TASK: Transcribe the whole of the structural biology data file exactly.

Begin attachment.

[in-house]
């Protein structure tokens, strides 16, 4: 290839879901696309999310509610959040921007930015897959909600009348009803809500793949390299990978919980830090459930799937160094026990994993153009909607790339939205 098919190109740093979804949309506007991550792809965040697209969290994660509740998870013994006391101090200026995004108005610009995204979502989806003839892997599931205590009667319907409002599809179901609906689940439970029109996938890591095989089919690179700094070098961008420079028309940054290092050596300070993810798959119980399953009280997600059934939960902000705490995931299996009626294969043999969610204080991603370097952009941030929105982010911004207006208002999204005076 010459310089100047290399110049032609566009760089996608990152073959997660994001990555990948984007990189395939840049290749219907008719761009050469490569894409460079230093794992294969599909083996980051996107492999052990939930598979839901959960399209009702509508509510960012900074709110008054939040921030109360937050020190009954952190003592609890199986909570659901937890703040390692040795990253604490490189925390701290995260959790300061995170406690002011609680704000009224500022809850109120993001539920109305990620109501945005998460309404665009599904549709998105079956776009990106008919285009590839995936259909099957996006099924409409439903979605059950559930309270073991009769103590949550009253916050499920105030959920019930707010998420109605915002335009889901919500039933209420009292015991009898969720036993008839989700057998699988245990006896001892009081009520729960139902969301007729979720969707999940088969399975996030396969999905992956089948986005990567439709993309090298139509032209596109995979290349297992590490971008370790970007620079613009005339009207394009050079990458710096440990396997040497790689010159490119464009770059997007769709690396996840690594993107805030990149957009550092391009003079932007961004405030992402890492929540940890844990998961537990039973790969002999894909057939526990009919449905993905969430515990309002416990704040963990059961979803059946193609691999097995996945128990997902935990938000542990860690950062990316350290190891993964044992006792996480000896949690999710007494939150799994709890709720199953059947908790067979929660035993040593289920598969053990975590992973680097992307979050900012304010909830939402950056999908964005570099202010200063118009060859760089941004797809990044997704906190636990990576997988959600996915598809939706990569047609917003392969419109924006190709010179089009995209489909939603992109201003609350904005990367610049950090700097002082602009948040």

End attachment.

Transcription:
[in-house]
């Protein structure tokens, strides 16, 4: 290839879901696309999310509610959040921007930015897959909600009348009803809500793949390299990978919980830090459930799937160094026990994993153009909607790339939205 098919190109740093979804949309506007991550792809965040697209969290994660509740998870013994006391101090200026995004108005610009995204979502989806003839892997599931205590009667319907409002599809179901609906689940439970029109996938890591095989089919690179700094070098961008420079028309940054290092050596300070993810798959119980399953009280997600059934939960902000705490995931299996009626294969043999969610204080991603370097952009941030929105982010911004207006208002999204005076 010459310089100047290399110049032609566009760089996608990152073959997660994001990555990948984007990189395939840049290749219907008719761009050469490569894409460079230093794992294969599909083996980051996107492999052990939930598979839901959960399209009702509508509510960012900074709110008054939040921030109360937050020190009954952190003592609890199986909570659901937890703040390692040795990253604490490189925390701290995260959790300061995170406690002011609680704000009224500022809850109120993001539920109305990620109501945005998460309404665009599904549709998105079956776009990106008919285009590839995936259909099957996006099924409409439903979605059950559930309270073991009769103590949550009253916050499920105030959920019930707010998420109605915002335009889901919500039933209420009292015991009898969720036993008839989700057998699988245990006896001892009081009520729960139902969301007729979720969707999940088969399975996030396969999905992956089948986005990567439709993309090298139509032209596109995979290349297992590490971008370790970007620079613009005339009207394009050079990458710096440990396997040497790689010159490119464009770059997007769709690396996840690594993107805030990149957009550092391009003079932007961004405030992402890492929540940890844990998961537990039973790969002999894909057939526990009919449905993905969430515990309002416990704040963990059961979803059946193609691999097995996945128990997902935990938000542990860690950062990316350290190891993964044992006792996480000896949690999710007494939150799994709890709720199953059947908790067979929660035993040593289920598969053990975590992973680097992307979050900012304010909830939402950056999908964005570099202010200063118009060859760089941004797809990044997704906190636990990576997988959600996915598809939706990569047609917003392969419109924006190709010179089009995209489909939603992109201003609350904005990367610049950090700097002082602009948040």